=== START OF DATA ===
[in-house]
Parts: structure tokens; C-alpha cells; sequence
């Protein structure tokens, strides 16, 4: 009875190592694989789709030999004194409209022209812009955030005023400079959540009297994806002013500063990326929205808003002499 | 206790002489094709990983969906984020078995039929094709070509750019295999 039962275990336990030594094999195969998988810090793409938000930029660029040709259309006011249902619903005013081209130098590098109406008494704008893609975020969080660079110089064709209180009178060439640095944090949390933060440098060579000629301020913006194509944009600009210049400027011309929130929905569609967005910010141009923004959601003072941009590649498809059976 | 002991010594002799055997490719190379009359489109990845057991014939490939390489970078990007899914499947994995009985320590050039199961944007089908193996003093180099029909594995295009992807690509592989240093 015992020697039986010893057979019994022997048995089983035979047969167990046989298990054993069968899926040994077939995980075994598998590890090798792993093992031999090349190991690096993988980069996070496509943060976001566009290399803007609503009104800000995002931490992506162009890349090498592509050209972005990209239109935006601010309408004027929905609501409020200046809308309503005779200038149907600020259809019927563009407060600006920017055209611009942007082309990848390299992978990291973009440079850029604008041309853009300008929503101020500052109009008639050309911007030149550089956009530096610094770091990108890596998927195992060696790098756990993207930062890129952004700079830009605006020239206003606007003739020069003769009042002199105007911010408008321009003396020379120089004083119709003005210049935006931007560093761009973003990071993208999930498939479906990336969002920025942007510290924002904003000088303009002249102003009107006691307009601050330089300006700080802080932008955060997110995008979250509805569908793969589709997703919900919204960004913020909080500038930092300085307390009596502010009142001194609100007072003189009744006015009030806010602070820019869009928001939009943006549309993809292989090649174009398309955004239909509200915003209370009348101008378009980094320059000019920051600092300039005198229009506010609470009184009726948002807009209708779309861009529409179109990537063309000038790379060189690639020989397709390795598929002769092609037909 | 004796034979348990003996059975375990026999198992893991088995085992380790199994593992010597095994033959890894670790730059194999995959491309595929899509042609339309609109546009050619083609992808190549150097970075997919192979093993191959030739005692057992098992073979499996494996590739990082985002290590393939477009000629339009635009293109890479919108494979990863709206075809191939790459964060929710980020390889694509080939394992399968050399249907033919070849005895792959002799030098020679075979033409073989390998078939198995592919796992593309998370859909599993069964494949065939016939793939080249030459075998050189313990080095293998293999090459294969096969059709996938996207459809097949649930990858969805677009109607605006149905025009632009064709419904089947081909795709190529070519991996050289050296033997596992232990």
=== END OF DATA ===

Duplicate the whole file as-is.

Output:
[in-house]
Parts: structure tokens; C-alpha cells; sequence
């Protein structure tokens, strides 16, 4: 009875190592694989789709030999004194409209022209812009955030005023400079959540009297994806002013500063990326929205808003002499 | 206790002489094709990983969906984020078995039929094709070509750019295999 039962275990336990030594094999195969998988810090793409938000930029660029040709259309006011249902619903005013081209130098590098109406008494704008893609975020969080660079110089064709209180009178060439640095944090949390933060440098060579000629301020913006194509944009600009210049400027011309929130929905569609967005910010141009923004959601003072941009590649498809059976 | 002991010594002799055997490719190379009359489109990845057991014939490939390489970078990007899914499947994995009985320590050039199961944007089908193996003093180099029909594995295009992807690509592989240093 015992020697039986010893057979019994022997048995089983035979047969167990046989298990054993069968899926040994077939995980075994598998590890090798792993093992031999090349190991690096993988980069996070496509943060976001566009290399803007609503009104800000995002931490992506162009890349090498592509050209972005990209239109935006601010309408004027929905609501409020200046809308309503005779200038149907600020259809019927563009407060600006920017055209611009942007082309990848390299992978990291973009440079850029604008041309853009300008929503101020500052109009008639050309911007030149550089956009530096610094770091990108890596998927195992060696790098756990993207930062890129952004700079830009605006020239206003606007003739020069003769009042002199105007911010408008321009003396020379120089004083119709003005210049935006931007560093761009973003990071993208999930498939479906990336969002920025942007510290924002904003000088303009002249102003009107006691307009601050330089300006700080802080932008955060997110995008979250509805569908793969589709997703919900919204960004913020909080500038930092300085307390009596502010009142001194609100007072003189009744006015009030806010602070820019869009928001939009943006549309993809292989090649174009398309955004239909509200915003209370009348101008378009980094320059000019920051600092300039005198229009506010609470009184009726948002807009209708779309861009529409179109990537063309000038790379060189690639020989397709390795598929002769092609037909 | 004796034979348990003996059975375990026999198992893991088995085992380790199994593992010597095994033959890894670790730059194999995959491309595929899509042609339309609109546009050619083609992808190549150097970075997919192979093993191959030739005692057992098992073979499996494996590739990082985002290590393939477009000629339009635009293109890479919108494979990863709206075809191939790459964060929710980020390889694509080939394992399968050399249907033919070849005895792959002799030098020679075979033409073989390998078939198995592919796992593309998370859909599993069964494949065939016939793939080249030459075998050189313990080095293998293999090459294969096969059709996938996207459809097949649930990858969805677009109607605006149905025009632009064709419904089947081909795709190529070519991996050289050296033997596992232990």